skip to main content

Title: Axial-type olivine crystallographic preferred orientations: The effect of strain geometry on mantle texture: STRAIN GEOMETRY CONTROLS OLIVINE TEXTURE
; ; ; ; ;
Award ID(s):
Publication Date:
Journal Name:
Journal of Geophysical Research: Solid Earth
Page Range or eLocation-ID:
4895 to 4922
Sponsoring Org:
National Science Foundation
More Like this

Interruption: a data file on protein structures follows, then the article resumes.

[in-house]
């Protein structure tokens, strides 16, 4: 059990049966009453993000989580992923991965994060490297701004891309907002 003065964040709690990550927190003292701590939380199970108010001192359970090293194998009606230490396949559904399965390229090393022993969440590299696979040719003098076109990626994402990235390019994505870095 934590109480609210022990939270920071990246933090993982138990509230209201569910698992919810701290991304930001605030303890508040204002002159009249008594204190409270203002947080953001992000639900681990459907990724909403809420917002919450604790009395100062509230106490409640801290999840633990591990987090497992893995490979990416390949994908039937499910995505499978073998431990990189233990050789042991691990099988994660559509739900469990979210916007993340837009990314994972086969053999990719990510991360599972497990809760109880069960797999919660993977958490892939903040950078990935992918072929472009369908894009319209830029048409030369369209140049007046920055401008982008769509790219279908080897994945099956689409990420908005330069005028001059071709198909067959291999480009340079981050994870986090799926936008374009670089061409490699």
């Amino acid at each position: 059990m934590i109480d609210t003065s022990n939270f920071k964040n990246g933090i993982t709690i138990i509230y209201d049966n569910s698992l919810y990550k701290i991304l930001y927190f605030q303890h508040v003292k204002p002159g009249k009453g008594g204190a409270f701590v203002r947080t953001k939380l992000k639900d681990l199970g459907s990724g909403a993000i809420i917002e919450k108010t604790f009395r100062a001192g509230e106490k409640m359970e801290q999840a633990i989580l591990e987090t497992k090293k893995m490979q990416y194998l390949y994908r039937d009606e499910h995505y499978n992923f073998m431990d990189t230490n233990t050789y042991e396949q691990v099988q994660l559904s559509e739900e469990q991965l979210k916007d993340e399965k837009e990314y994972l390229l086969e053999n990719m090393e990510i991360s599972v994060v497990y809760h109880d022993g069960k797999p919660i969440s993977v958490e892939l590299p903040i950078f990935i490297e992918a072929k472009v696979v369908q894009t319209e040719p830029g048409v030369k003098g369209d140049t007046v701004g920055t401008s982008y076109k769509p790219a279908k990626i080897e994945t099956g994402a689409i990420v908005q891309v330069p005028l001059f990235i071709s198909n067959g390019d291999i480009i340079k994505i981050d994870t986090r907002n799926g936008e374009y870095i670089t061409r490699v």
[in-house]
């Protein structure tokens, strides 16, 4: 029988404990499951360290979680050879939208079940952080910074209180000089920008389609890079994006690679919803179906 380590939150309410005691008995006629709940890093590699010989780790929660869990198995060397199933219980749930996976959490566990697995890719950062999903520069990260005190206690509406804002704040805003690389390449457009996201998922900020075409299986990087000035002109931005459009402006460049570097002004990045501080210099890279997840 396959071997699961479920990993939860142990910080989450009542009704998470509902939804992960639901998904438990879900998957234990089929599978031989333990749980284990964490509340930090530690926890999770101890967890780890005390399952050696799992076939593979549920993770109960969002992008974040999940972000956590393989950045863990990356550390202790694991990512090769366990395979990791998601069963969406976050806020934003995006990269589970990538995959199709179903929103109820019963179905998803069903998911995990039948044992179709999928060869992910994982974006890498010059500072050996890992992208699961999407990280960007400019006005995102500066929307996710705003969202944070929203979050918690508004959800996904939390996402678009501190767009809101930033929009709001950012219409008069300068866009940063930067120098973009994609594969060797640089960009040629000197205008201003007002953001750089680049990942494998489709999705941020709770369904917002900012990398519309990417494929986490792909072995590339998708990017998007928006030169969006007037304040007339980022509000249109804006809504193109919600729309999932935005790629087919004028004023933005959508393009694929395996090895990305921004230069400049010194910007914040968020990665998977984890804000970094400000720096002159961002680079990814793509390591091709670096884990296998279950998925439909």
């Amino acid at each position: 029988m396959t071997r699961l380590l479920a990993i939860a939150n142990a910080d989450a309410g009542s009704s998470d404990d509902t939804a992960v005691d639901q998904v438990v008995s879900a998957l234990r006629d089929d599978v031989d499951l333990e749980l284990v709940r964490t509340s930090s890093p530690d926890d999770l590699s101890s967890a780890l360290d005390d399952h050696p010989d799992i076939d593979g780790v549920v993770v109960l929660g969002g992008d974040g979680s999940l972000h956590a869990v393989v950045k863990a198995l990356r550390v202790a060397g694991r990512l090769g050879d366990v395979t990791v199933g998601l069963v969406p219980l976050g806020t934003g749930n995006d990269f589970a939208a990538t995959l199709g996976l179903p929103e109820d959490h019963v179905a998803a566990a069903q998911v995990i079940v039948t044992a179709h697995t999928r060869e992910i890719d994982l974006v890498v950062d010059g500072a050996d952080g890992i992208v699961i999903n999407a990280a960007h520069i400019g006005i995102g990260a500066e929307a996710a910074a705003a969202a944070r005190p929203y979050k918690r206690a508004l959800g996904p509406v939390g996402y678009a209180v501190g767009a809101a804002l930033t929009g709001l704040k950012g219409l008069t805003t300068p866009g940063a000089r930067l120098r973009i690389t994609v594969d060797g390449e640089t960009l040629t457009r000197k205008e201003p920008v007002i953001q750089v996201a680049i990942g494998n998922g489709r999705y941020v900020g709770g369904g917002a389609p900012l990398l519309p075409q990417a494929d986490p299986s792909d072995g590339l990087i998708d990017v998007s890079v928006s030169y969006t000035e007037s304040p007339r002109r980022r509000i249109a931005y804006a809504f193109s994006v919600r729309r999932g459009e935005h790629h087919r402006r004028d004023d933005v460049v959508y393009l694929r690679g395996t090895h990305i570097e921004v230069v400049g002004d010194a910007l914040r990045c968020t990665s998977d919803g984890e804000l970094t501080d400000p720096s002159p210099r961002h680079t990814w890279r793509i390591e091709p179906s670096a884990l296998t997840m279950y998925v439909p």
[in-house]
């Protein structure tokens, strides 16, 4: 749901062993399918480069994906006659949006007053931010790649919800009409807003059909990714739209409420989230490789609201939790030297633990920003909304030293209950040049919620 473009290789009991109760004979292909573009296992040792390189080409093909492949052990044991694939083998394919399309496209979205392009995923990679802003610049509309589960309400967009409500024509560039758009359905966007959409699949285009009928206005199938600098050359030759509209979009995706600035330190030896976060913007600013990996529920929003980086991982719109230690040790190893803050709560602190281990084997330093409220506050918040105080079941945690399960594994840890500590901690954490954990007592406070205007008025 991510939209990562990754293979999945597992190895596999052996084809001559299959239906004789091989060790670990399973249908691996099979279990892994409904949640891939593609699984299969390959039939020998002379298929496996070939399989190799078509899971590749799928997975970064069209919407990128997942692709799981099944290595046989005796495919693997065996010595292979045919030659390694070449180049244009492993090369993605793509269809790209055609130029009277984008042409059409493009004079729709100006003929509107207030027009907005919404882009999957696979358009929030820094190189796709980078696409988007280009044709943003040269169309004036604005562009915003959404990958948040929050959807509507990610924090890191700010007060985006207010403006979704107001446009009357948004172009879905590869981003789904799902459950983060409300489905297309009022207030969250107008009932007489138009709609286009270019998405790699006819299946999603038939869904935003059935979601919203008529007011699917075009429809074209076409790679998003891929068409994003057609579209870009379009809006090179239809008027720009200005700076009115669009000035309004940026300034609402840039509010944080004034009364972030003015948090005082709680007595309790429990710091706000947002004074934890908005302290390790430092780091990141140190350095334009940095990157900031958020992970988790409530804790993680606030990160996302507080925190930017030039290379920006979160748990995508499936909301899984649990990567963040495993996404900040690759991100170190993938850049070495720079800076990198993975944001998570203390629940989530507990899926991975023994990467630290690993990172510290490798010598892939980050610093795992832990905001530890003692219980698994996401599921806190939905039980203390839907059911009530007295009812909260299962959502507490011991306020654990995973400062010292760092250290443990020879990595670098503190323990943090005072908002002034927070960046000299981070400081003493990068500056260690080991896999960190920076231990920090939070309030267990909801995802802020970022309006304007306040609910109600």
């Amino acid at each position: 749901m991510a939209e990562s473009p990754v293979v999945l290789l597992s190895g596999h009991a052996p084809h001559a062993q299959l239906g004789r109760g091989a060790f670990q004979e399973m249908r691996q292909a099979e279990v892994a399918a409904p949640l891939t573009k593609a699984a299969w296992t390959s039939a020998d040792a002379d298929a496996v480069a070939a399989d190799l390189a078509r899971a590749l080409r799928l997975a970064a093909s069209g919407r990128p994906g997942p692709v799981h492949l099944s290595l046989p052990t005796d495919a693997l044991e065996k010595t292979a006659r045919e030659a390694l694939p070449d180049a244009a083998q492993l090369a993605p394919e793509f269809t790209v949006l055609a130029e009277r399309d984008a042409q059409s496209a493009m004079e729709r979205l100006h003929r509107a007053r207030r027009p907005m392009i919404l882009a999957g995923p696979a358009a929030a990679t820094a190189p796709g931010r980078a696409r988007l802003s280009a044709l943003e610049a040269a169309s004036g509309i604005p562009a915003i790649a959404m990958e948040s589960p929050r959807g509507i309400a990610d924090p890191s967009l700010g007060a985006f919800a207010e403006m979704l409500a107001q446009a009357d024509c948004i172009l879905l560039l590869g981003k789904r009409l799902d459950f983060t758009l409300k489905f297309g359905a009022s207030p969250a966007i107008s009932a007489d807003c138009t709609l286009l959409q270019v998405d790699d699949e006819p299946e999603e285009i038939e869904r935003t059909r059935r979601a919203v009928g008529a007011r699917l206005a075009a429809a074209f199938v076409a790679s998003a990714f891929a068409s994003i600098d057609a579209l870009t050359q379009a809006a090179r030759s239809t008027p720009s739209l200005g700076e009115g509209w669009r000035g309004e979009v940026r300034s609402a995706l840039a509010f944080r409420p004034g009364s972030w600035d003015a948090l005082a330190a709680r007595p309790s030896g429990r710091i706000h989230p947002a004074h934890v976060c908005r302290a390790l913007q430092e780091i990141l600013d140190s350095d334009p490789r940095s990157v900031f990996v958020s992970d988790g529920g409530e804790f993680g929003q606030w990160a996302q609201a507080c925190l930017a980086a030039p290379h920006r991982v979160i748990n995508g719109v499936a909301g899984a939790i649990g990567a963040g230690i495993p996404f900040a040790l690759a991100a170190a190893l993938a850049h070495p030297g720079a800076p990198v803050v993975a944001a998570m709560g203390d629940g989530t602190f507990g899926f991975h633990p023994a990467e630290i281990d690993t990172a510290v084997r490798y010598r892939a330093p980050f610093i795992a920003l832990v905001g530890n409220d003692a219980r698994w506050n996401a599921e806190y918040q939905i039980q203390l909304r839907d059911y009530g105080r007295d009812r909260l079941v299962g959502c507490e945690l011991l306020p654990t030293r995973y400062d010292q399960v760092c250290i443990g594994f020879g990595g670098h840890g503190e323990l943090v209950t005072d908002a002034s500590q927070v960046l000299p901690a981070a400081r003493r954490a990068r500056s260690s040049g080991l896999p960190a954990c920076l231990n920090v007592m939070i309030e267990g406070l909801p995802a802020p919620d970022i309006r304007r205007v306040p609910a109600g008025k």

1. Mo 0.9 W 1.1 BC and ReWC 0.8 compositions have recently been identified to have exceptional hardness and incompressibility. In this work, these compositions are analyzed via in situ radial X-ray diffraction experiments to comparatively assess lattice strain and texture development. Traditionally, Earth scientists have employed these experiments to enhance understanding of dynamic activity within the deep Earth. However, nonhydrostatic compression experiments provide insight into materials with exceptional mechanical properties, as they help elucidate correlations between structural, elastic, and mechanical properties. Here, analysis of differential strain ( t / G ) and lattice preferred orientation in Mo 0.9 W 1.1more »BC suggests that dislocation glide occurs along the (010) plane in orthorhombic Mo 0.9 W 1.1 BC. The (200) and (002) planes support the highest differential strain, while planes which bisect two or three axes, such as the (110) or (191), exhibit relatively lower differential strain. In ReWC 0.8 , which crystallizes in a cubic NaCl-type structure, planar density is correlated to orientation-dependent lattice strain as the low-density (311) plane elastically supports more differential strain than the denser (111), (200), and (220) planes. Furthermore, results indicate that ReWC 0.8 likely supports a higher differential stress t than Mo 0.9 W 1.1 BC and, based on a lack of texture development, bulk plastic yielding is not observed in ReWC 0.8 upon compression to ∼60 GPa.« less